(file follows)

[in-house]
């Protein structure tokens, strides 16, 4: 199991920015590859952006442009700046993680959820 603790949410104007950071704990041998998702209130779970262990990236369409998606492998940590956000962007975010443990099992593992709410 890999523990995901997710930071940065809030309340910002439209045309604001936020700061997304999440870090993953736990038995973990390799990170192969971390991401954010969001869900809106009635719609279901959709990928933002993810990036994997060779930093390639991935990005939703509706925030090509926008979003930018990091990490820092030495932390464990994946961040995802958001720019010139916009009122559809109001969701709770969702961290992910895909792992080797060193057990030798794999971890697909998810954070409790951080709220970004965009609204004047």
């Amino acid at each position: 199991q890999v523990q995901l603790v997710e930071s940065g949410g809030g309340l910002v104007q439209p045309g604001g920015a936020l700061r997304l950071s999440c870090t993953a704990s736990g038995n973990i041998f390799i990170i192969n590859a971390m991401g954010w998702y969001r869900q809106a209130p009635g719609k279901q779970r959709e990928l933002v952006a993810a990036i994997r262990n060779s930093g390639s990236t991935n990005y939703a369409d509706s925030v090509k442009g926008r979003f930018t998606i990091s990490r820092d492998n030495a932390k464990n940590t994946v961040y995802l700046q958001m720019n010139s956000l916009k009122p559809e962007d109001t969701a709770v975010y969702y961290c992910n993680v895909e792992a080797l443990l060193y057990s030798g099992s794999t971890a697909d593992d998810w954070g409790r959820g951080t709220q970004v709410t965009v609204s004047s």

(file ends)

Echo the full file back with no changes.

[in-house]
């Protein structure tokens, strides 16, 4: 199991920015590859952006442009700046993680959820 603790949410104007950071704990041998998702209130779970262990990236369409998606492998940590956000962007975010443990099992593992709410 890999523990995901997710930071940065809030309340910002439209045309604001936020700061997304999440870090993953736990038995973990390799990170192969971390991401954010969001869900809106009635719609279901959709990928933002993810990036994997060779930093390639991935990005939703509706925030090509926008979003930018990091990490820092030495932390464990994946961040995802958001720019010139916009009122559809109001969701709770969702961290992910895909792992080797060193057990030798794999971890697909998810954070409790951080709220970004965009609204004047």
């Amino acid at each position: 199991q890999v523990q995901l603790v997710e930071s940065g949410g809030g309340l910002v104007q439209p045309g604001g920015a936020l700061r997304l950071s999440c870090t993953a704990s736990g038995n973990i041998f390799i990170i192969n590859a971390m991401g954010w998702y969001r869900q809106a209130p009635g719609k279901q779970r959709e990928l933002v952006a993810a990036i994997r262990n060779s930093g390639s990236t991935n990005y939703a369409d509706s925030v090509k442009g926008r979003f930018t998606i990091s990490r820092d492998n030495a932390k464990n940590t994946v961040y995802l700046q958001m720019n010139s956000l916009k009122p559809e962007d109001t969701a709770v975010y969702y961290c992910n993680v895909e792992a080797l443990l060193y057990s030798g099992s794999t971890a697909d593992d998810w954070g409790r959820g951080t709220q970004v709410t965009v609204s004047s």